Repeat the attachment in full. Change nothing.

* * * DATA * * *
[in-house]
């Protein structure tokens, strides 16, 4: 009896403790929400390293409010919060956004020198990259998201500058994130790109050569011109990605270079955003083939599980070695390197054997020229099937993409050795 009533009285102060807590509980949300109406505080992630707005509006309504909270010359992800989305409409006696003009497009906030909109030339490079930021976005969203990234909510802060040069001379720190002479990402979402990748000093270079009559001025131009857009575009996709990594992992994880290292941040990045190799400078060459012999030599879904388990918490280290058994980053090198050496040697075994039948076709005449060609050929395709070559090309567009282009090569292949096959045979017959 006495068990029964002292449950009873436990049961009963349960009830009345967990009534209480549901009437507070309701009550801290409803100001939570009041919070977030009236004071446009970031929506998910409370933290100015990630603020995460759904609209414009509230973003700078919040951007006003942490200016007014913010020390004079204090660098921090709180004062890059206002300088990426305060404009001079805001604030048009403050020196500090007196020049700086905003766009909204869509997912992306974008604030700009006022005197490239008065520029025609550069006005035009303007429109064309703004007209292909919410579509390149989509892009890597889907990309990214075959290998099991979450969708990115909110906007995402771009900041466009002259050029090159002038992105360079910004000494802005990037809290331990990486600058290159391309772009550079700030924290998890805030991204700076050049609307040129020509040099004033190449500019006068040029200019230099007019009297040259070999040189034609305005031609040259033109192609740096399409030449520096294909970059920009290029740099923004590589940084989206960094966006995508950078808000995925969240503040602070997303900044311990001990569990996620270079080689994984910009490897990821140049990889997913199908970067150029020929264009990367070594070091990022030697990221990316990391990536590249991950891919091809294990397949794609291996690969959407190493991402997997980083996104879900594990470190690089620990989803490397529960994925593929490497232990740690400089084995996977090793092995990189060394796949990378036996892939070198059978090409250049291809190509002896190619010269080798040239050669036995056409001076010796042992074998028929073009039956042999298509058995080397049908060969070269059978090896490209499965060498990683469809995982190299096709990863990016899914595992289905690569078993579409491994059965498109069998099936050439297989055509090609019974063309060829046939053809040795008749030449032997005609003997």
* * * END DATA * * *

[in-house]
């Protein structure tokens, strides 16, 4: 009896403790929400390293409010919060956004020198990259998201500058994130790109050569011109990605270079955003083939599980070695390197054997020229099937993409050795 009533009285102060807590509980949300109406505080992630707005509006309504909270010359992800989305409409006696003009497009906030909109030339490079930021976005969203990234909510802060040069001379720190002479990402979402990748000093270079009559001025131009857009575009996709990594992992994880290292941040990045190799400078060459012999030599879904388990918490280290058994980053090198050496040697075994039948076709005449060609050929395709070559090309567009282009090569292949096959045979017959 006495068990029964002292449950009873436990049961009963349960009830009345967990009534209480549901009437507070309701009550801290409803100001939570009041919070977030009236004071446009970031929506998910409370933290100015990630603020995460759904609209414009509230973003700078919040951007006003942490200016007014913010020390004079204090660098921090709180004062890059206002300088990426305060404009001079805001604030048009403050020196500090007196020049700086905003766009909204869509997912992306974008604030700009006022005197490239008065520029025609550069006005035009303007429109064309703004007209292909919410579509390149989509892009890597889907990309990214075959290998099991979450969708990115909110906007995402771009900041466009002259050029090159002038992105360079910004000494802005990037809290331990990486600058290159391309772009550079700030924290998890805030991204700076050049609307040129020509040099004033190449500019006068040029200019230099007019009297040259070999040189034609305005031609040259033109192609740096399409030449520096294909970059920009290029740099923004590589940084989206960094966006995508950078808000995925969240503040602070997303900044311990001990569990996620270079080689994984910009490897990821140049990889997913199908970067150029020929264009990367070594070091990022030697990221990316990391990536590249991950891919091809294990397949794609291996690969959407190493991402997997980083996104879900594990470190690089620990989803490397529960994925593929490497232990740690400089084995996977090793092995990189060394796949990378036996892939070198059978090409250049291809190509002896190619010269080798040239050669036995056409001076010796042992074998028929073009039956042999298509058995080397049908060969070269059978090896490209499965060498990683469809995982190299096709990863990016899914595992289905690569078993579409491994059965498109069998099936050439297989055509090609019974063309060829046939053809040795008749030449032997005609003997």